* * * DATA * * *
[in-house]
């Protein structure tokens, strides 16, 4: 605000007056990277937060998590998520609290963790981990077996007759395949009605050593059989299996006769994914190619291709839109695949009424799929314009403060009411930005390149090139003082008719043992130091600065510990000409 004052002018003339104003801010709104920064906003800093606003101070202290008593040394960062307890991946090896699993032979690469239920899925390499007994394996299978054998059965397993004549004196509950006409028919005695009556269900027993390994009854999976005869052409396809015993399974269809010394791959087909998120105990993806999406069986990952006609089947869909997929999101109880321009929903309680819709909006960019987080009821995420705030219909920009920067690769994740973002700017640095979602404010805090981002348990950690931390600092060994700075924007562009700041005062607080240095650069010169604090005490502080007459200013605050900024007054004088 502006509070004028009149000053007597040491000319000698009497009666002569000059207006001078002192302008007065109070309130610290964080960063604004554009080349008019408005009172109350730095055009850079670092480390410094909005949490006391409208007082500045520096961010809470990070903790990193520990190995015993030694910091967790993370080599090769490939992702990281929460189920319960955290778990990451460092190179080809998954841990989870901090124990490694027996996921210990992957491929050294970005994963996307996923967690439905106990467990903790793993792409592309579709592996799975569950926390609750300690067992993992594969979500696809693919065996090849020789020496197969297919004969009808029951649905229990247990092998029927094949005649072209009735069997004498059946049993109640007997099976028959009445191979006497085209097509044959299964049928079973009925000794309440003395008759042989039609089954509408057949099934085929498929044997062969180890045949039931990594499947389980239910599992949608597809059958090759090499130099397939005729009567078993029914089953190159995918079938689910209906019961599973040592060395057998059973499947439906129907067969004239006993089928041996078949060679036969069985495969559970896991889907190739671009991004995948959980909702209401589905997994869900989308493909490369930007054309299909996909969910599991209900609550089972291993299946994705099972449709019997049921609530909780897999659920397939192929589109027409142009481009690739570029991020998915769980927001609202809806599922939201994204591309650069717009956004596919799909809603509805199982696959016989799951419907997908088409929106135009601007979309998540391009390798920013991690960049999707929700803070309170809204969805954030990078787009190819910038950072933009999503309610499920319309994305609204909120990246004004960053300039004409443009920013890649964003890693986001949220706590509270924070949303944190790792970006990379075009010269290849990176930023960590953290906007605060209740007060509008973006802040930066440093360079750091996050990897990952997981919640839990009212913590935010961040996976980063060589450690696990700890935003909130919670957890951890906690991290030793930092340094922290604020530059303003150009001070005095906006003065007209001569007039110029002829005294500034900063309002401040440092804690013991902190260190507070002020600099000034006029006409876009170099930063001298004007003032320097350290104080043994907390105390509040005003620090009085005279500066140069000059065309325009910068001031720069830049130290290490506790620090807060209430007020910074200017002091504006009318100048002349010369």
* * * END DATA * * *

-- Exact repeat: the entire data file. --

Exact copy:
[in-house]
């Protein structure tokens, strides 16, 4: 605000007056990277937060998590998520609290963790981990077996007759395949009605050593059989299996006769994914190619291709839109695949009424799929314009403060009411930005390149090139003082008719043992130091600065510990000409 004052002018003339104003801010709104920064906003800093606003101070202290008593040394960062307890991946090896699993032979690469239920899925390499007994394996299978054998059965397993004549004196509950006409028919005695009556269900027993390994009854999976005869052409396809015993399974269809010394791959087909998120105990993806999406069986990952006609089947869909997929999101109880321009929903309680819709909006960019987080009821995420705030219909920009920067690769994740973002700017640095979602404010805090981002348990950690931390600092060994700075924007562009700041005062607080240095650069010169604090005490502080007459200013605050900024007054004088 502006509070004028009149000053007597040491000319000698009497009666002569000059207006001078002192302008007065109070309130610290964080960063604004554009080349008019408005009172109350730095055009850079670092480390410094909005949490006391409208007082500045520096961010809470990070903790990193520990190995015993030694910091967790993370080599090769490939992702990281929460189920319960955290778990990451460092190179080809998954841990989870901090124990490694027996996921210990992957491929050294970005994963996307996923967690439905106990467990903790793993792409592309579709592996799975569950926390609750300690067992993992594969979500696809693919065996090849020789020496197969297919004969009808029951649905229990247990092998029927094949005649072209009735069997004498059946049993109640007997099976028959009445191979006497085209097509044959299964049928079973009925000794309440003395008759042989039609089954509408057949099934085929498929044997062969180890045949039931990594499947389980239910599992949608597809059958090759090499130099397939005729009567078993029914089953190159995918079938689910209906019961599973040592060395057998059973499947439906129907067969004239006993089928041996078949060679036969069985495969559970896991889907190739671009991004995948959980909702209401589905997994869900989308493909490369930007054309299909996909969910599991209900609550089972291993299946994705099972449709019997049921609530909780897999659920397939192929589109027409142009481009690739570029991020998915769980927001609202809806599922939201994204591309650069717009956004596919799909809603509805199982696959016989799951419907997908088409929106135009601007979309998540391009390798920013991690960049999707929700803070309170809204969805954030990078787009190819910038950072933009999503309610499920319309994305609204909120990246004004960053300039004409443009920013890649964003890693986001949220706590509270924070949303944190790792970006990379075009010269290849990176930023960590953290906007605060209740007060509008973006802040930066440093360079750091996050990897990952997981919640839990009212913590935010961040996976980063060589450690696990700890935003909130919670957890951890906690991290030793930092340094922290604020530059303003150009001070005095906006003065007209001569007039110029002829005294500034900063309002401040440092804690013991902190260190507070002020600099000034006029006409876009170099930063001298004007003032320097350290104080043994907390105390509040005003620090009085005279500066140069000059065309325009910068001031720069830049130290290490506790620090807060209430007020910074200017002091504006009318100048002349010369």